Don’t believe the notion that you will struggle with analytics reports because “journalists don’t do math.” A stats report is so much more than numbers in a spreadsheet… you just have to change the way you look at it. Those numbers, when viewed from a different perspective, represent a visual display of success and also room for growth. And it’s an essential aspect of social media because it validates what you do.
TIP: Don’t get overwhelmed by the amount of data that’s available. Focus your attention toward the metrics that mean the most for your organization and its goals.
Before getting started, it’s important to realize that success is arbitrary. As an institution, our goals and measurements of success are very different from an organization that is selling a product. Meet with your team and discover what defines your success. You could begin by asking yourself this: Why does [insert organization] do social media? For Colorado State, we do social media to tell the University’s story. So our measures of success revolve around discovering the answers to questions such as these:
- Is our content resonating with our audience?
- Which content themes generate the most interaction?
- To what extent are people engaging with our posts?
When you’ve developed what drives your purpose, start recording and evaluating the data with these steps.
1. Get Familiar With Existing Analytics Tools
Each platform has at least something that you can measure, but some have built-in stats tools that are much more sophisticated than others. Facebook Pages have an “Insights” feature that offers detailed information on each post you make (impressions, post clicks, engagement, etc.). Twitter’s new analytics feature automatically keeps track of which tweets reach the largest amount of people each month, along with other useful measurements (e.g., profile visits, average monthly retweets). At CSU, we also use third-party services to track data on platforms that don’t yet have built-in features. We use Iconosquare for Instagram and Sprout Social to gather extra data on Facebook, Twitter, and Google+. Many more services exist, so take some time examining your need and your budget to figure out which fits best in your strategy.
2. Make Use Of A Spreadsheet
Our team uses an Excel document that is shared on a common drive. Within this document, each social platform has its own tab. Different forms of measurement are recorded for each platform, but here’s a general list of Key Performance Indicators (KPIs) that you ought to be measuring.
- Growth. Jot down the number of followers you have for each platform each month. This gives you a grasp on which platforms are growing fastest and which are fizzling out. This helps prioritize your time and energy.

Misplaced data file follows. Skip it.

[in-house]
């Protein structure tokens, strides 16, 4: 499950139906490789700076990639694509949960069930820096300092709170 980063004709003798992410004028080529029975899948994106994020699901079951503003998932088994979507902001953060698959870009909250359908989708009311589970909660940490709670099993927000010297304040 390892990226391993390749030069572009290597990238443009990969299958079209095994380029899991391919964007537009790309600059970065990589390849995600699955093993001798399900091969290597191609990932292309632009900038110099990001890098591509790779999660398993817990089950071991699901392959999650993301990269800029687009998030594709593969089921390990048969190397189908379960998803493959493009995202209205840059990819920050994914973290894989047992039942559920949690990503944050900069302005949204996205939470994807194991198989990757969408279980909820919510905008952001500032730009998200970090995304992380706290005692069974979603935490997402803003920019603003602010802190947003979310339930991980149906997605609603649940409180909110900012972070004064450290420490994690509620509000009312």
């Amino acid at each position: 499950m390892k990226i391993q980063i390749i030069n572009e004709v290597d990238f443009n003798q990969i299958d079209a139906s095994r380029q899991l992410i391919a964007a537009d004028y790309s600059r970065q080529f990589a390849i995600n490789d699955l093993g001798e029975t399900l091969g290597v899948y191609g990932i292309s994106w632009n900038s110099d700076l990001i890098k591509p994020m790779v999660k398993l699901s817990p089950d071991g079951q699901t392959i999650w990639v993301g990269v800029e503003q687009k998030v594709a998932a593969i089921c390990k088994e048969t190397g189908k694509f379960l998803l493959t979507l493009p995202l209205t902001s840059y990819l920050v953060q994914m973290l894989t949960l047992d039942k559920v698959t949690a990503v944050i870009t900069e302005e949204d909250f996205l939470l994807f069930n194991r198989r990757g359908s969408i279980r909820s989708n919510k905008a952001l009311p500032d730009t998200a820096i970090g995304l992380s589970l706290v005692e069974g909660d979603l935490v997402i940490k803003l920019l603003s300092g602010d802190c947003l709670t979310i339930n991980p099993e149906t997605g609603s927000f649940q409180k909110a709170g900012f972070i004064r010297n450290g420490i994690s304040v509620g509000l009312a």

- Post Type. Facebook posts can be a regular status, a link, a photo, or a video. We compare the average reach for these post types in order to evaluate which type of media work best.
- Number of Posts. Did you post twice as many photos on Instagram this month compared to last? If so, compare the average number of likes and comments per photo for these months to determine which post rate generates the best response from your audience. It’s possible that you’re saturating your audience with too much content, resulting in less engagement.
- Reach & Impressions. First, let’s talk about the difference between these two metrics.
- Reach: the number of unique users who received impressions of a Facebook Page post. Reach will likely be less than impressions since one person can see multiple impressions.
- Impressions: the number of times a post from your Page is displayed, whether the post is clicked or not. People may see multiple impressions of the same post. For example, someone might see a Page update in News Feed once, and then a second time if their friend shares it. (via Facebook Help Center)
- These stats are crucial for examining the amplification of your messages. When a post’s reach exceeds the number of users who are “fans” of your page, you know for certain that your message is reaching individuals outside your immediate network. Recording the average reach for each post type (provided by Facebook Insights) gives you a solid basis for analyzing a post’s level of success. For example, we know that our recent post about Fort Collins being named the #3 Best College Town to Live in Forever performed well above average for a link-based post, reaching 435,000+ people compared to the average link post reach of 37,548 (month of May 2015).
Analytics is no quick task, so find ways to save time wherever you’re able. In comparing our audience growth with similar universities, I find it useful to have each university’s Facebook and Twitter page bookmarked for easy access (see photo). One click on “Open All in Tabs” and boom — you’re ready to input data.
Save, save, and save again. What’s worse than staring at your screen plugging numbers into a spreadsheet for several hours? Doing it twice. Don’t make the mistake of risking the loss of such an important file — one that contains data from months or years ago. Save a backup copy in a protected location every. single. month. It’s worth it.
Check back next month for a deeper look at compiling visual analytics reports.